By J. Dee Kille
The "Red scare" of the Fifties created a countrywide problem that challenged options of loyalty and freedom of speech in each nook of yank society. The drawback used to be specifically problematical in American universities, the place traditions of educational freedom came across themselves at odds with political concerns stemming from the chilly warfare. The college of Nevada in Reno was once no exception. The collage prior to and through global warfare II was once a small (fewer than 2,000 scholars) university delivering uncomplicated courses to a principally Nevada-based pupil physique within the nation’s least-populated nation. The campus was once quiet, safe, conventional, and customarily conservative. The postwar years introduced booming enrollments and new college contributors, many from outdoors Nevada, imbued with a feeling of the significance of analysis and of shared educational governance. quickly, the college came upon itself embroiled in an severe controversy that threatened its educational integrity or even raised matters approximately its destiny as a plausible establishment. The 1952 appointment of Minard W. Stout as president brought on the hindrance. Mandated through a conservative Board of Regents to "clean up" the college, Stout delivered to his new task a willing experience of venture and a strident dedication to an authoritarian, top-down chain of command. His next battles with college and scholars over their function in college governance and over the very nature of upper schooling quickly degenerated into offended accusations of college Communist sympathies and sour confrontations over educational loose speech, educational freedom, and loyalty. The hurricane introduced the college nationwide notoriety and made the management of upper schooling an important factor inside Nevada, eventually related to the country legislature and the courts with the intention to get to the bottom of the clash. J. Dee Kille’s vigorous and insightful account of the problem "on the hill" rests on quite a lot of archival resources, interviews and oral histories, college files, and released assets. of significant curiosity to readers drawn to Nineteen Fifties Nevada, the publication additionally serves as a robust case research of the devastating effect of McCarthyism, suspicion, and repression on an American college in this turbulent period within the nation’s heritage.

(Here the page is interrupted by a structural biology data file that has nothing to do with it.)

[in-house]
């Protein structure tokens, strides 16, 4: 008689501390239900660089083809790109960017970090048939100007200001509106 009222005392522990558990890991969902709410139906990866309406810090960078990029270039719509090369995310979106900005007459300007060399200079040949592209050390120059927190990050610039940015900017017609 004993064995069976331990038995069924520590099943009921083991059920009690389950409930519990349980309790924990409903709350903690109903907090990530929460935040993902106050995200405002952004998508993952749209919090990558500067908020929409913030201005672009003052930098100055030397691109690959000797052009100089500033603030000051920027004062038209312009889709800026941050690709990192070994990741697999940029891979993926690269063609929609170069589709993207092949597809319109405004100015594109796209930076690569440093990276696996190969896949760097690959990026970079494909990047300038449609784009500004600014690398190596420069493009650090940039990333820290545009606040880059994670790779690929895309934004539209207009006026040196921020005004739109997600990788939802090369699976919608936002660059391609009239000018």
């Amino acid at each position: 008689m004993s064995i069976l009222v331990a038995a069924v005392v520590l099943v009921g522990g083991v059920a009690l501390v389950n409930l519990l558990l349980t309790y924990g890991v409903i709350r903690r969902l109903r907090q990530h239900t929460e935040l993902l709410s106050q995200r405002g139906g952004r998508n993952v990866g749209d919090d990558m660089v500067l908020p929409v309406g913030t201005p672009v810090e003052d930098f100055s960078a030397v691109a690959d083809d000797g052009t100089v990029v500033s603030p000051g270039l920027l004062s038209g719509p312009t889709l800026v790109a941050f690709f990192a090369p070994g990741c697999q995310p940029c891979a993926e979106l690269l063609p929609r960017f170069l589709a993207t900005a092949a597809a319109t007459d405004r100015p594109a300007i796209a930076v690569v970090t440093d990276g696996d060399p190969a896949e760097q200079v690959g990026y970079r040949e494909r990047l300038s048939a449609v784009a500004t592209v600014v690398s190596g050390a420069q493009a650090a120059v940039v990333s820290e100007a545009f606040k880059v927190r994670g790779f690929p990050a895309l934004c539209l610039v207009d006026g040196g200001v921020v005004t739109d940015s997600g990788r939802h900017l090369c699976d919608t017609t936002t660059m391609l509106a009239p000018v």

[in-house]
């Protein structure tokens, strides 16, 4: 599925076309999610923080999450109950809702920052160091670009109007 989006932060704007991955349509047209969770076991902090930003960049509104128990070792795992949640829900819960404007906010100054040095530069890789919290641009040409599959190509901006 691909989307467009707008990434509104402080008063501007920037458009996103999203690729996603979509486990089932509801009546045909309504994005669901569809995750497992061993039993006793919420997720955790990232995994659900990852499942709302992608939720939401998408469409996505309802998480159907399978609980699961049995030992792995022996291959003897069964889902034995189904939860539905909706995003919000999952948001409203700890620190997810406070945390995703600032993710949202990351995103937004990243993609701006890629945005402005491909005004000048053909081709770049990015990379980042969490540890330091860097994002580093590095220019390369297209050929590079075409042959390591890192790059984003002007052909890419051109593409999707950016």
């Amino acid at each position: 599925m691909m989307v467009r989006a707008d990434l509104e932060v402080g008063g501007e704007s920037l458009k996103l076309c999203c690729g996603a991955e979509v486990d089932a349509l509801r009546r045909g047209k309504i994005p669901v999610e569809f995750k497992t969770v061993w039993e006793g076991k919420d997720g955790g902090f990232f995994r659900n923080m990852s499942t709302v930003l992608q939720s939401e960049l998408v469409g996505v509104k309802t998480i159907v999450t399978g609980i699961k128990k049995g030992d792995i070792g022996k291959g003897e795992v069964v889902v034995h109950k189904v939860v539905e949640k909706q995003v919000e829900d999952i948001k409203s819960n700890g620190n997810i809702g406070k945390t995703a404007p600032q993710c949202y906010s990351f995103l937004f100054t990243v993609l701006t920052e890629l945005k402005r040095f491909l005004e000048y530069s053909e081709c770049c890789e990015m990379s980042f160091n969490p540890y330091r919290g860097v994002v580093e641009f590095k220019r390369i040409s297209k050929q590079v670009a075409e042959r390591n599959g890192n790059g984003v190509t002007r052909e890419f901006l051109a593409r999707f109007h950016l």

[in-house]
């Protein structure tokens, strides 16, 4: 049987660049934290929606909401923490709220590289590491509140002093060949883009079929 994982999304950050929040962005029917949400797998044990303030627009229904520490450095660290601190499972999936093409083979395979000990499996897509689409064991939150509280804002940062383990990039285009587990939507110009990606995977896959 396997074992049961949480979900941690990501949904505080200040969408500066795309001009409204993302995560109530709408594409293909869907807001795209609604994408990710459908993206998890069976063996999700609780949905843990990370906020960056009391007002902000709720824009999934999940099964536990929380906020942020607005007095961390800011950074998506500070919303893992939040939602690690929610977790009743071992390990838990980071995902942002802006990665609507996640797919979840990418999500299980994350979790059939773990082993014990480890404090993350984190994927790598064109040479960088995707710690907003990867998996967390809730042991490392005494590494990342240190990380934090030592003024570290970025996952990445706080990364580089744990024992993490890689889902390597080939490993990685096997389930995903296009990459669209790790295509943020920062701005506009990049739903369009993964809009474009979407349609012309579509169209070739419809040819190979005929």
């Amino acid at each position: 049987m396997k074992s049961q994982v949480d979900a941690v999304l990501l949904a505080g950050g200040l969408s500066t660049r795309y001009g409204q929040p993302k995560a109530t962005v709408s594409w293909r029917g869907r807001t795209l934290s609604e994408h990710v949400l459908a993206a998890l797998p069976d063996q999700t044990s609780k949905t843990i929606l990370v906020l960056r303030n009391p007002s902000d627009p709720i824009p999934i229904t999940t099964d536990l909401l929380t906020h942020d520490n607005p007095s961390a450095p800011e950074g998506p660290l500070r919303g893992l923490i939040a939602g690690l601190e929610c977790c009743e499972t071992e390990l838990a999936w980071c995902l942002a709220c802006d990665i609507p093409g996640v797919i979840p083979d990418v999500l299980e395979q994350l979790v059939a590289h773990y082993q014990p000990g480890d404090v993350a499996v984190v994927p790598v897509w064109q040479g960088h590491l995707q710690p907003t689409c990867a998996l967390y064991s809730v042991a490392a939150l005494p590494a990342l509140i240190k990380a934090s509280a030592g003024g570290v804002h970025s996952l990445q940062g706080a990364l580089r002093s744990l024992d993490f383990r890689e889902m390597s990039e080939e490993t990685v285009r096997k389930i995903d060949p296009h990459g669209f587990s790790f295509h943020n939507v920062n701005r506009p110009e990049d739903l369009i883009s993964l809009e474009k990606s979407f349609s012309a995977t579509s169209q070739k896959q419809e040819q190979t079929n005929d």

Read Online or Download Academic Freedom Imperiled: The McCarthy Era at the University of Nevada (Wilbur S. Shepperson Series in Nevada History) (Wilber S. Shepperson Series in Nevada History) PDF
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Extra info for Academic Freedom Imperiled: The McCarthy Era at the University of Nevada (Wilbur S. Shepperson Series in Nevada History) (Wilber S. Shepperson Series in Nevada History)
E. Walters of Dictators and ‘‘Reducators’’ 17 Elko County to an investigating committee to identify the nature of the problems and get the university back on track. ’’ 25 That the assembly would interfere in the domain of the regents struck many as a political maneuver intended to increase legislative control over the administration of the university. An editorial in the March 12, 1953, issue of the Reno Evening Gazette pointed out the ludicrous nature of the investigation. The vagueness of the charge that ‘‘all is not well at the university,’’ the anonymous nature of those making the complaints, the short remainder of the legislative session, and the ‘‘hit-and-run’’ character of the investigation all militated against a successful study.
The existence of Little’s grant and its attendant clearance procedures had been common knowledge since mid-April, so for Heward to pose such a ludicrous question was proof to his audience that he had merely been attempting to smear both the aaup and Richardson who was the president of the local chapter. The lack of success of Heward’s probe into Communism was evidently exasperating for the Board of Regents, too. According to Gorrell, as Little was testifying, he kept responding to each of Heward’s questions by referring to documents that he kept in his pockets.
34 Statements by Stout in 1972 that the board gave him autonomy to run things his own way are in opposition to those of faculty who believed he was doing the board’s bidding. Consequently, the differing perspectives make the issue of who was the ultimate autocrat, Stout or Ross, unclear. The results, however, show that whatever criterion was chosen to explain the working relationship between the Board of Regents and President Stout, in the ﬁnal analysis, the alliance probably rested on a meeting of like minds.